From Wolfgang Amadeus Mozart to Nelson Mandela, Vidal Sassoon to Bob Dylan, Tony Hawk to Matt Groening this collection, from the author of Girls Who Rocked the World, features young men from across history and around the globe who have all achieved remarkable things.
Also included are profiles of teenagers who are changing the world right now – boys like John Collinson, the youngest person to climb the Seven Summits, and Alec Loorz, who founded the non-profit organisation Kids vs. Global Warming.
Stories for Kids Who Dare to Be Different
Björk, Dr Seuss, Whoopi Goldberg, Andy Warhol, Ellen MacArthur, Greta Gerwig, Andrea Bocelli, Hua Mulan … these are men and women who all dared to be different.
This is the book for children who want to know about the lives of those heroes who have led the way, changing the world for the better as they go.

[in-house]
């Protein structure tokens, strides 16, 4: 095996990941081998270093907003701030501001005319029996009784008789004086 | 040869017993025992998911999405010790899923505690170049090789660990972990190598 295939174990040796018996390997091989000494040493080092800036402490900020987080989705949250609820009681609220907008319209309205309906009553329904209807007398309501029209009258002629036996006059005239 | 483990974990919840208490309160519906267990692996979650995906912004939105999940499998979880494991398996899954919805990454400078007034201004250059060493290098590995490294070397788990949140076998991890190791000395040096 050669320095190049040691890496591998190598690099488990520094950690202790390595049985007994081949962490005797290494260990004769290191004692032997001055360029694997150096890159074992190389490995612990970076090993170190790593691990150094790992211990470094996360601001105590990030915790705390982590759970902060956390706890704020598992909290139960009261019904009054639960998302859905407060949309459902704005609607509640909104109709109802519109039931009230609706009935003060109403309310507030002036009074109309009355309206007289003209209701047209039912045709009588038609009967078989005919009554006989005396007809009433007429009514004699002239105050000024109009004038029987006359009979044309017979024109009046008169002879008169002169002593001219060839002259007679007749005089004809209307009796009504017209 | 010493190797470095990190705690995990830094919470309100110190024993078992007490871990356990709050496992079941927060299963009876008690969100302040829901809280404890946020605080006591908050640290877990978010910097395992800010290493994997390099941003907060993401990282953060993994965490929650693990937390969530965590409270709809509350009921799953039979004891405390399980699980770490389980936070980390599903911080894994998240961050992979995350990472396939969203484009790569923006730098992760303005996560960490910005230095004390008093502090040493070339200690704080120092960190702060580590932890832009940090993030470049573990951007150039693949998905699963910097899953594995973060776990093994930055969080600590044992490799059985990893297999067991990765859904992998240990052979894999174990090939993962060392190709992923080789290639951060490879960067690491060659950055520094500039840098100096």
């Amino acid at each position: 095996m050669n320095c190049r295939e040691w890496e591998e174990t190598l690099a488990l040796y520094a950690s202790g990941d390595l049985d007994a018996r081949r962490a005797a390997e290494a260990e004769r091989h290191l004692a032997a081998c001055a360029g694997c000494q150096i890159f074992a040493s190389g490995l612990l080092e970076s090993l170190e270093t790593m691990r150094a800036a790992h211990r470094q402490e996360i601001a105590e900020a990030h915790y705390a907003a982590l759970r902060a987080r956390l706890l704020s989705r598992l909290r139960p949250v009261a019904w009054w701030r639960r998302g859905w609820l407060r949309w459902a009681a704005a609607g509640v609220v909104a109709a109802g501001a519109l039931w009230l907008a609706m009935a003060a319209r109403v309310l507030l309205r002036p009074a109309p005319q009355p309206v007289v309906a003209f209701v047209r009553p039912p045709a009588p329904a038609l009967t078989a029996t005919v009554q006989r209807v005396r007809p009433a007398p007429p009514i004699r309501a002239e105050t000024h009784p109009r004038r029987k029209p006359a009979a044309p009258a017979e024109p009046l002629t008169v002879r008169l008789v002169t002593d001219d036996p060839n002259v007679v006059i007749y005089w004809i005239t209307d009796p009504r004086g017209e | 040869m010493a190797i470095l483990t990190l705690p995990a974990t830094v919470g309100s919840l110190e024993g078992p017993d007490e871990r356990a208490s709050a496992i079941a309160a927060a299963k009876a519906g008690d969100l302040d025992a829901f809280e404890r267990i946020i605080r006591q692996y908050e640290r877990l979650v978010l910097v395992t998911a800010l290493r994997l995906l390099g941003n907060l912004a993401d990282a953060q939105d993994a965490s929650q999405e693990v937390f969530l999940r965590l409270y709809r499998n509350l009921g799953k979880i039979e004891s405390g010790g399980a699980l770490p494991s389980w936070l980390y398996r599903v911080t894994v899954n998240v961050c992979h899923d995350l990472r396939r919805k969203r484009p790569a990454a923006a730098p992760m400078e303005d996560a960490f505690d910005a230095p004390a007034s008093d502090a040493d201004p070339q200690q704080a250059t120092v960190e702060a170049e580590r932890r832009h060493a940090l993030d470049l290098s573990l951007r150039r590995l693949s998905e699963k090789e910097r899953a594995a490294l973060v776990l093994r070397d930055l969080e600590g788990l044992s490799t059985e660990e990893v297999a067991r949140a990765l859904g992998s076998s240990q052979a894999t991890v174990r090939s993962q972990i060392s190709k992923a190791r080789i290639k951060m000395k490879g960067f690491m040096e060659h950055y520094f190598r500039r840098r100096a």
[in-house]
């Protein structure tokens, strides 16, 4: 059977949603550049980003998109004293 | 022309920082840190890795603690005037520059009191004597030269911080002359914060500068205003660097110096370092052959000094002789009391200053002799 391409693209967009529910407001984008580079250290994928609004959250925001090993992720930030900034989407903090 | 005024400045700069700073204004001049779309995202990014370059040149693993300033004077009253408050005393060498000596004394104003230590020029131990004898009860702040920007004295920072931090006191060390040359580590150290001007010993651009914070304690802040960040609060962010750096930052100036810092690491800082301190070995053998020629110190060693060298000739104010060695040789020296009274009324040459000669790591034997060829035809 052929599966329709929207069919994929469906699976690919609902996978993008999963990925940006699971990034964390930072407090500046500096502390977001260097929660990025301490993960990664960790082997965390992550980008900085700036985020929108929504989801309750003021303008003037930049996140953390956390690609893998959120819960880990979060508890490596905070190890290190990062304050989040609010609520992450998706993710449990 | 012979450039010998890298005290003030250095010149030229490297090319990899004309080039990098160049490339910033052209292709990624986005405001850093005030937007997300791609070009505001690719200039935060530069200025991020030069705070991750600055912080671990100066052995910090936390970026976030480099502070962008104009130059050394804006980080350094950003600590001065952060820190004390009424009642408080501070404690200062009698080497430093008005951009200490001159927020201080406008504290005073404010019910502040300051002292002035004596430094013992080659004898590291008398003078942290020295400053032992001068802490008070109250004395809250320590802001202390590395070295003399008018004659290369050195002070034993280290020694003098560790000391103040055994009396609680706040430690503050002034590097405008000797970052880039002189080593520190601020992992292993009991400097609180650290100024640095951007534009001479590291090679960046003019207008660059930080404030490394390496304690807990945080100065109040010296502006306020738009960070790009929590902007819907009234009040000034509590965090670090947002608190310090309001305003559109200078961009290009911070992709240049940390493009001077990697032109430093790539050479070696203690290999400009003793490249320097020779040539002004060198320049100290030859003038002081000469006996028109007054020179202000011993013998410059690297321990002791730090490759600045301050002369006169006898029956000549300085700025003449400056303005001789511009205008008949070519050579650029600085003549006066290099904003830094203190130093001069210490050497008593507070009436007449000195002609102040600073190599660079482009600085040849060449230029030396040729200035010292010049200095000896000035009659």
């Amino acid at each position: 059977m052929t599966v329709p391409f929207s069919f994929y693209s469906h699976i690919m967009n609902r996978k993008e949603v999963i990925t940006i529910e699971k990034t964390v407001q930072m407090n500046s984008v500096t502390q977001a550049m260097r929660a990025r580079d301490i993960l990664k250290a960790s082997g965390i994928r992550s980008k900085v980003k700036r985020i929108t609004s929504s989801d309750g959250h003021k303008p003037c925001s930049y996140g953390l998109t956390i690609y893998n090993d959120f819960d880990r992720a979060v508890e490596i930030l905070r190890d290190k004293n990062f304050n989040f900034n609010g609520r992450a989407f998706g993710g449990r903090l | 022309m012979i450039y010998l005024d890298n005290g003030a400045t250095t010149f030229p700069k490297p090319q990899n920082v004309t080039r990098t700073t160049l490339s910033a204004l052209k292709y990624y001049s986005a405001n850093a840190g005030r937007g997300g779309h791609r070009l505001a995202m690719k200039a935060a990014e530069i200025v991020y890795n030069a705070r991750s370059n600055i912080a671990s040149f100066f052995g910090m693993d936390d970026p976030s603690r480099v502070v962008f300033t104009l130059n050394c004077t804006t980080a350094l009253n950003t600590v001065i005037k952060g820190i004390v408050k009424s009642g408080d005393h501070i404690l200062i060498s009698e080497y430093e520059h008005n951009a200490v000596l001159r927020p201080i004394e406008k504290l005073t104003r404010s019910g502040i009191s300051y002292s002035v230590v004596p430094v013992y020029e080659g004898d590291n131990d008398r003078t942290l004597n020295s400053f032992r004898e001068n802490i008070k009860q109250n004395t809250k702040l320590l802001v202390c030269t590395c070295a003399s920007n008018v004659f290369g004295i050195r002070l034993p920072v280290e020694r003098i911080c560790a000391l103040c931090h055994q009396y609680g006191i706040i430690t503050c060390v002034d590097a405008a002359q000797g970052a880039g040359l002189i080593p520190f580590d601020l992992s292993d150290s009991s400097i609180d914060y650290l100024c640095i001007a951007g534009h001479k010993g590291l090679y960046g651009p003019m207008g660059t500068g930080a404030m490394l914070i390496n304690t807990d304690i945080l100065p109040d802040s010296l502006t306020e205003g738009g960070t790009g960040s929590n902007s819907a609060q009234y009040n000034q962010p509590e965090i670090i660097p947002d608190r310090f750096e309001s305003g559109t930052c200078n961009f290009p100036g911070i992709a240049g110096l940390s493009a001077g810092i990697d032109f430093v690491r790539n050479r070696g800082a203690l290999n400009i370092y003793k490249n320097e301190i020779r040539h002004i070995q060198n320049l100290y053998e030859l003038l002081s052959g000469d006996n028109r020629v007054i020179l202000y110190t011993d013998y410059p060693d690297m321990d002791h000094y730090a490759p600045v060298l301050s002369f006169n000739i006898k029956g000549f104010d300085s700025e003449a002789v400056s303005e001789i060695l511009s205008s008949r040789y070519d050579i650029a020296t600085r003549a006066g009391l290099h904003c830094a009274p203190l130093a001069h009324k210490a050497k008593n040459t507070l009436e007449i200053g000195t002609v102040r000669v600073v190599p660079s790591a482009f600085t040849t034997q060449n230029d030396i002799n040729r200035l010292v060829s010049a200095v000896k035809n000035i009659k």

Following the runaway success of Stories for Boys Who Dare to be Different, parents asked for a celebration of role models of both genders for boys and girls within the same book. Stories for Kids Who Dare to Be Different is the answer. These are the extraordinary stories of 100 famous and not-so-famous men and women, every single one of them an inspiring pioneer and creative genius in their own way, who broke the mould and made their dreams come true.
You may only be one person, but you have the power to change the world.
Before they were activists, they were just like you and me. From Frederick Douglass to Malala Yousafzai, Joan of Arc to John Lewis, Susan B. Anthony to Janet Mock—these remarkable figures show us what it means to take a stand and say no to injustice, even when it would be far easier to stay quiet.
Resist profiles men and women who resisted tyranny, fought the odds, and stood up to bullies that threatened to harm their communities. Along with their portraits and most memorable quotes, their stories will inspire you to speak out and rise up—every single day.
Don’t forget to let us know what you think of these books, and what other non-fiction you’re reading using #NNFN and #sendmybook on Instagram or Twitter!
Remember to tag @nickelbooks